“A Note on Children’s Reading” by me.

“A Note on Children’s Reading” by me.
When it comes to what children read, it shouldn’t be just about getting children/tweens/teens to read, no matter what a book’s about, it’s about getting children to read good books, books that teach about objective morals/values/ethics, purpose in life, courage/bravery/valor, through the medium of fiction or fantasy in written form, to influence the new generation in a positive way, not to just write a story where the characters do what feels right to them at some moment but to do what’s right even when there’s a high cost to self involved, to teach about love that Christ spoke of in John 15:13 as well as love between an and woman, parents and children, real love and not lust or selfishness pretending to be love.
These are the things that should be praised in a story, what the main and secondary characters should be an example of, they should follow objective moral standards and not moral relativism, and even if they are treated wrong when they do right, the lesson must be that doing good, doing the right thing is more important than trying to escape pain when doing good. Such books have a lasting impact on the minds and hearts of a new generation, for they teach and encourage following objective morality, not doing ‘what feels right’ one moment but may change the next.
Expedience leads down a dark road and leaves behind many ruined relationships and is a practice of unstable living.
All children deserve to be taught truth and not lies, virtues and not vices, love and not selfishness, righteousness and not unrighteousness. Fantasy/fiction books without these things fall short of being good for children and are lacking in key aspects of good fantasy/fiction literature, and while they may entertain children for a little while, they serve no greater purpose, or rather, no good lasing purpose in positively shaping the child’s thinking concerning the important things in life.
Therefore, parents who just give their children any book they find that may look like something the child will read aren’t being prudent, they’re not being discerning, they’re not wisely choosing what their kids read, they most often pretty much exclude themselves from the process of book-selecting, that is, they tell their child that they should read whatever they find interesting even if it’s not recommended for their age, this isn’t all parents but enough to be a problem that requires attention.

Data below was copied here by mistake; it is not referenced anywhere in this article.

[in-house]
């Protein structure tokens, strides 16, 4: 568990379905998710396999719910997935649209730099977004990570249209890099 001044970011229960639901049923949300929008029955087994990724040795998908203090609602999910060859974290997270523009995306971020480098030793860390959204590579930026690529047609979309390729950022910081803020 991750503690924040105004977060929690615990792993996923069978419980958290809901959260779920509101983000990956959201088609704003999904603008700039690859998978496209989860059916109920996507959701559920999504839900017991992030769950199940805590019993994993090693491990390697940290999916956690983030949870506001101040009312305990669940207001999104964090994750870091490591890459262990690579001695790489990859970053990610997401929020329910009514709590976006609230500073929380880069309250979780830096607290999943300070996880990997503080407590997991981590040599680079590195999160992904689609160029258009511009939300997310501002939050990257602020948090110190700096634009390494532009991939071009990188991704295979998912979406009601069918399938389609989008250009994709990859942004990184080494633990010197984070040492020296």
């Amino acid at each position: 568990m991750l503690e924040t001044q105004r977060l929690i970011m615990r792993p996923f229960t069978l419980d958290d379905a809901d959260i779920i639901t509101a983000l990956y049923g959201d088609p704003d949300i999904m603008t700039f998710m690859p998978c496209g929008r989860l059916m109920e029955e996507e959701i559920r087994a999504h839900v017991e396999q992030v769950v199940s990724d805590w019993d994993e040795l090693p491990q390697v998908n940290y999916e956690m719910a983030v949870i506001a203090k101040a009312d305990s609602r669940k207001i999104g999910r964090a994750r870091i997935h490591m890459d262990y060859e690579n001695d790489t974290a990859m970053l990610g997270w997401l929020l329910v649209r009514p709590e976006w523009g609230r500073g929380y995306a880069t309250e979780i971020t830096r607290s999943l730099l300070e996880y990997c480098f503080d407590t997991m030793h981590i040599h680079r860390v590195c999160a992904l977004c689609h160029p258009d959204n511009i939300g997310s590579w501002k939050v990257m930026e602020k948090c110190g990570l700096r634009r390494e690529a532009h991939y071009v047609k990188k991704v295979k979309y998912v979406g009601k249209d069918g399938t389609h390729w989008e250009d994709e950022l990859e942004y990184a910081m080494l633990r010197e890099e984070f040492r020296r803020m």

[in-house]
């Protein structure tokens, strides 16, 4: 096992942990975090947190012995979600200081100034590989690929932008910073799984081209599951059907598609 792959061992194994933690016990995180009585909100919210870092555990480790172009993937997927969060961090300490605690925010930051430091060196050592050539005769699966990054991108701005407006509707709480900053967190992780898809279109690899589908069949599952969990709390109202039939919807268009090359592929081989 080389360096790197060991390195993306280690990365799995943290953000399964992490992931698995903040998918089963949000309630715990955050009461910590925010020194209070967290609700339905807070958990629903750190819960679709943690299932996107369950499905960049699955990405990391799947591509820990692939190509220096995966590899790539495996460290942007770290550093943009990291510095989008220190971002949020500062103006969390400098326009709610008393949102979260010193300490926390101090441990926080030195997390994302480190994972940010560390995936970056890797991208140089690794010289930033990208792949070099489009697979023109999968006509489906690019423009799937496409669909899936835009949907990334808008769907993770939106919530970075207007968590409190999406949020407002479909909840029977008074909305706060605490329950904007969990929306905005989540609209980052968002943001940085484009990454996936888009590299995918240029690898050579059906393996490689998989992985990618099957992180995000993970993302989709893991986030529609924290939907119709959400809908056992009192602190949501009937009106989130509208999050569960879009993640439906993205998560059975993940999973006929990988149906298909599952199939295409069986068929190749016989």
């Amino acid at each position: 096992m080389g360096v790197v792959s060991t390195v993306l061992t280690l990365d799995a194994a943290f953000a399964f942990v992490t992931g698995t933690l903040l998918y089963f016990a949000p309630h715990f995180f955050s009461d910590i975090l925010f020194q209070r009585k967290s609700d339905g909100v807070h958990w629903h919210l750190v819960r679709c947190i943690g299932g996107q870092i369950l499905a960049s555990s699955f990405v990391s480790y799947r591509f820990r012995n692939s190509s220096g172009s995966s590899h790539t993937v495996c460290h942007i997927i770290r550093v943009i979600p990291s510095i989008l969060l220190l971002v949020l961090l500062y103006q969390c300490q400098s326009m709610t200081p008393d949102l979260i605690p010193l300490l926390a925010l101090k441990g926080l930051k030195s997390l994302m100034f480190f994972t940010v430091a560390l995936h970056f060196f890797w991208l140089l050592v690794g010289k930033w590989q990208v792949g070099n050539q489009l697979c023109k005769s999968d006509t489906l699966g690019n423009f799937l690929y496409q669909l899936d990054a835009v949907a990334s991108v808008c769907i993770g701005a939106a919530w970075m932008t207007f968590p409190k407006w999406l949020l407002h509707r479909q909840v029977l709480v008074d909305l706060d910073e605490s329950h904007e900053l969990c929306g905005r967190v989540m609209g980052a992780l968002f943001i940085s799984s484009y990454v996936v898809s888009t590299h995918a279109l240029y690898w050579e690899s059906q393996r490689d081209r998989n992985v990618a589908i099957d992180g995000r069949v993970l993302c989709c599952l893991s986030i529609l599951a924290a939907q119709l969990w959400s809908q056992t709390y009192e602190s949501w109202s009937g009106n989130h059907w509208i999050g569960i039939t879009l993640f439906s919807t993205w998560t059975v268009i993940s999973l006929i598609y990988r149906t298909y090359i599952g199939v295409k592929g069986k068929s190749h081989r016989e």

To be so careless in allowing your own children to read whatever as long as they keep reading is not wise parenting, obviously. More thought must be put into this process.
Christian parents should lovingly and discerningly give their children books which they themselves have read or at least read reviews about and found it to be a book that can have a positive influence upon the child, teach something, encourage virtues, present to the child not just a fun story that doesn’t have really any purpose other than entertainment.
This sort of filtering process isn’t some arbitrary method of restricting the child’s choices to only what the parent approves, though it may seem like it to some. This is simple reasonable Christian parenting, protecting their child from things which clearly teach and propagate things contrary to Christianity, moral objectivity, laudable actions, virtues, qualities worth imitating, lessons worth learning.
This is my opinion on the matter, but it’s not one I’ve made up subjectively, it’s one that corresponds to a reasonable Christian view shared by plenty, and one that reflects what I’ve learned on this important matter over the years. I’m not a parent but one need not be one to hold views which are sound and are held by many parents who have learned how to wisely guide their children in the experience of reading books.
These views may not be held by all those who may read them but I thought I’d share my opinions, my thoughts, which reflect others’ views also which I agree with, specifically a Christian view of reading choices that should allowed by and encouraged for children/tweens/teens to choose.

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5 thoughts on ““A Note on Children’s Reading” by me.

  1. A very insightful post… I am glad this discussion came up, because in my teen years, I find myself being put under bad peer pressure to read things I shouldn’t, from my friends. It doesn’t mean that even if I did want to read these things my parents would let me, but the pressure is still there.